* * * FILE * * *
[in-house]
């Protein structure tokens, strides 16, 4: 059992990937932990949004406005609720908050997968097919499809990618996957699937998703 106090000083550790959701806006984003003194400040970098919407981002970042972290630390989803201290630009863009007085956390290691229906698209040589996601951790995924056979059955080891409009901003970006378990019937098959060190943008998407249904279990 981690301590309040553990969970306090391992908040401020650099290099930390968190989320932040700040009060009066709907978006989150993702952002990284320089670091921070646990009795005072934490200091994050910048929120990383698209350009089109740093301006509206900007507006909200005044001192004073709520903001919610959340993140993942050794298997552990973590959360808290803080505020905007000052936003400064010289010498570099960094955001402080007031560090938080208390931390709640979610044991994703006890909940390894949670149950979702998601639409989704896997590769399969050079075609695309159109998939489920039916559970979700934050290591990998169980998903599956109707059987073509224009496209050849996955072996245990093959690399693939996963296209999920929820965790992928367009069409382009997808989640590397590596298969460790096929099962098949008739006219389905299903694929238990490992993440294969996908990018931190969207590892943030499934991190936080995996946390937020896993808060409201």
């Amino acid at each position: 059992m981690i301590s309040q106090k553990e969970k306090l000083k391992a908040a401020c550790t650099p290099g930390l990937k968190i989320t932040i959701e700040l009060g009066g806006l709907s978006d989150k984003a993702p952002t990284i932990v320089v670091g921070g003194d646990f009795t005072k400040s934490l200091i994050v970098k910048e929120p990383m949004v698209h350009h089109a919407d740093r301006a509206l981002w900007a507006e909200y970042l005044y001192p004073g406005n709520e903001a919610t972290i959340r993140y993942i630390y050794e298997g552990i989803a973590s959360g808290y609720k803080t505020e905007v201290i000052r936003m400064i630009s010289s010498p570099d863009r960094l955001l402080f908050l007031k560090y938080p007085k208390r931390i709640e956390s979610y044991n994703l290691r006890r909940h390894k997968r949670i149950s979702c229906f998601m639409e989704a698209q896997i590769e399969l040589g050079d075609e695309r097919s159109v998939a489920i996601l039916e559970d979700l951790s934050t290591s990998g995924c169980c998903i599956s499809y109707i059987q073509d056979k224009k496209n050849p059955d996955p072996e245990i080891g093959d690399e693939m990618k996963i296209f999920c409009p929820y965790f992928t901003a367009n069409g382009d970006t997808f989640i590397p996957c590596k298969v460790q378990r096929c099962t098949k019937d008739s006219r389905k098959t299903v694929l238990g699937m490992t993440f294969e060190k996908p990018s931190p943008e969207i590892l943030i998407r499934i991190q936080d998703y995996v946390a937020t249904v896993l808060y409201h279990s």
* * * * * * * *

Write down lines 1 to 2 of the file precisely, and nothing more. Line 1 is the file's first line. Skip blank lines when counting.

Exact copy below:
[in-house]
């Protein structure tokens, strides 16, 4: 059992990937932990949004406005609720908050997968097919499809990618996957699937998703 106090000083550790959701806006984003003194400040970098919407981002970042972290630390989803201290630009863009007085956390290691229906698209040589996601951790995924056979059955080891409009901003970006378990019937098959060190943008998407249904279990 981690301590309040553990969970306090391992908040401020650099290099930390968190989320932040700040009060009066709907978006989150993702952002990284320089670091921070646990009795005072934490200091994050910048929120990383698209350009089109740093301006509206900007507006909200005044001192004073709520903001919610959340993140993942050794298997552990973590959360808290803080505020905007000052936003400064010289010498570099960094955001402080007031560090938080208390931390709640979610044991994703006890909940390894949670149950979702998601639409989704896997590769399969050079075609695309159109998939489920039916559970979700934050290591990998169980998903599956109707059987073509224009496209050849996955072996245990093959690399693939996963296209999920929820965790992928367009069409382009997808989640590397590596298969460790096929099962098949008739006219389905299903694929238990490992993440294969996908990018931190969207590892943030499934991190936080995996946390937020896993808060409201």